Similarities between Radical Islam and Marxism – limitless freedom leads to total despotism

In his book Anything Goes (published 2011), Theodore Dalrymple says one of his preoccupations is “evil” and many of the essays in the book deal with it. In this excerpt, he talks of two people whose writings show a strong strain of hatred – Karl Marx and Sayyid Qutb. Qutb was a theorist of Islam, and Marx was the main theorist of Communism. The similarities between the two thinkers are striking, and Dalrymple describes them:

“Recently, I have been reading one of Sayyid Qutb’s best-known books, Milestones. Of course, not being an Arabic-speaker, I rely on the accuracy of the translation. Qutb, who was hanged by the secularising nationalist, Nasser, in 1966; for allegedly plotting the overthrow of the government, was one of the most influential Muslim thinkers of the Twentieth Century. He did not start out as an Islamist, but became one partly in response to his sojourn in the United States. He was appalled by what he saw there as its moral laxity (though he went at a time now looked back on by moral conservatives as a time of great and even exemplary personal restraint, at least by comparison with the moral atmosphere of today). He was a cultivated man, and very far from an ignorant one….

“Qutb’s thought has many parallels with Marxism. Where Marx has Historical Inevitability, Qutb has God’s Law. Marx, you remember, envisages a time when the state will wither away and history will end. in Marx’s vision, political power will have dissolved, and the exploitation of man by man will have ceased, to be replaced by the mere administration of things. (How anybody of minimal intelligence could have believed such a thing beats me.) In Qutb’s vision, all political power will have dissolved, replaced by man’s spontaneous obedience to God’s law. Just as the administration of things in Marx’s utopia will not confer power on the administrators, presumably because everything will be so plentiful that no one will be tempted to appropriate more than the next man, so in Qutb’s utopia no one will have to interpret the law and gain power from doing so. God’s law will be as evident as things will be abundant in Marx’s classless society.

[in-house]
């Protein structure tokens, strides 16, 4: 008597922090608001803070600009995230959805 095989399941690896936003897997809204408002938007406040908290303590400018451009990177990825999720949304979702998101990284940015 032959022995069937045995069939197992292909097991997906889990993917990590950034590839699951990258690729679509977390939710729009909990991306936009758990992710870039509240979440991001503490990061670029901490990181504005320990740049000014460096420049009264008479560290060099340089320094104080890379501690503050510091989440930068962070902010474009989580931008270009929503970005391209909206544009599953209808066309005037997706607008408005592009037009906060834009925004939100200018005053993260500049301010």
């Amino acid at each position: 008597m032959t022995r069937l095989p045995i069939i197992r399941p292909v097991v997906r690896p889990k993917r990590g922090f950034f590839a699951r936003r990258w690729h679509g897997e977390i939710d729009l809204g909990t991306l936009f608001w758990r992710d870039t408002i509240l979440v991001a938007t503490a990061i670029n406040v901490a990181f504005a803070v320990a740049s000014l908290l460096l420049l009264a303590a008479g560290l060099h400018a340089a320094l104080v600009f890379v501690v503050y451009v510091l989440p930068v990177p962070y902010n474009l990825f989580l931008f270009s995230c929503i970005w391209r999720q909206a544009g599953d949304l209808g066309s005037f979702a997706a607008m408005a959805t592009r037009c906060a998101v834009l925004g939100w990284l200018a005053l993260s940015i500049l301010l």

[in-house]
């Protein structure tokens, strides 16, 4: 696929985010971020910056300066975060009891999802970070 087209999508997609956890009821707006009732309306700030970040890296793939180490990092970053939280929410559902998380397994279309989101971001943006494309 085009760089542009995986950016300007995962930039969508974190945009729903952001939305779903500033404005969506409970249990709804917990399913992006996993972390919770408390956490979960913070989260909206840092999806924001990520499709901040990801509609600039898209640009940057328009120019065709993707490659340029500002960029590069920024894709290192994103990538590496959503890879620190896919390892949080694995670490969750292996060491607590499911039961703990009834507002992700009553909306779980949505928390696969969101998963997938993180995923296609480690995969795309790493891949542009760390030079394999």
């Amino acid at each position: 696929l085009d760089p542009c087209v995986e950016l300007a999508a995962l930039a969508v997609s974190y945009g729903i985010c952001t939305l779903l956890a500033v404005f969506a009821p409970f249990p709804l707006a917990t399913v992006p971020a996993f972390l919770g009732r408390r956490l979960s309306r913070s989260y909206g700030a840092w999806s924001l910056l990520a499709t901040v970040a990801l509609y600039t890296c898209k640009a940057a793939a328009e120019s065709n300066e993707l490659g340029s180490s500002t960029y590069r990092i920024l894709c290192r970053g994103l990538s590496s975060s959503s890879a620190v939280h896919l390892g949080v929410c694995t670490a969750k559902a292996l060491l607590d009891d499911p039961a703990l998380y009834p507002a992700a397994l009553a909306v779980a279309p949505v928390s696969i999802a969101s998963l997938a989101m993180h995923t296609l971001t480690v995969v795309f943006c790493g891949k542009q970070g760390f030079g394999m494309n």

In both Marx and Qutb, the idea is expressed that, under the new dispensation, man will become more human, less animal. Personally, I have always found this kind of thought an appallingly arrogant slur on all the people who have lived before the thinker of it: does humanity really have to wait for Marx and Qutb before it becomes truly human?

Marx understood that the classless society could not come about by merely preaching socialism, as if it were merely an ethical demand or theory. Violence would be necessary. Similarly, Qutb denies that the world will become Islamic merely by preaching the word of God…

Just as Marx says that a showdown between the proletariat and the bourgeoisie is inevitable. leading to the triumph of the former and the subsequent establishment of a classless society, so Qutb thinks that a showdown between believers and infidels is inevitable, leading to the victory of Islam, which will eliminate all religious conflict. Is this Marx or Qutb speaking?

[there] is a natural struggle between two systems which-cannot co-exist for long.

It is Qutb; but it could have been taken from the writings of thousands of followers of Marx, if not from Marx himself, including Mao Tse-Tung.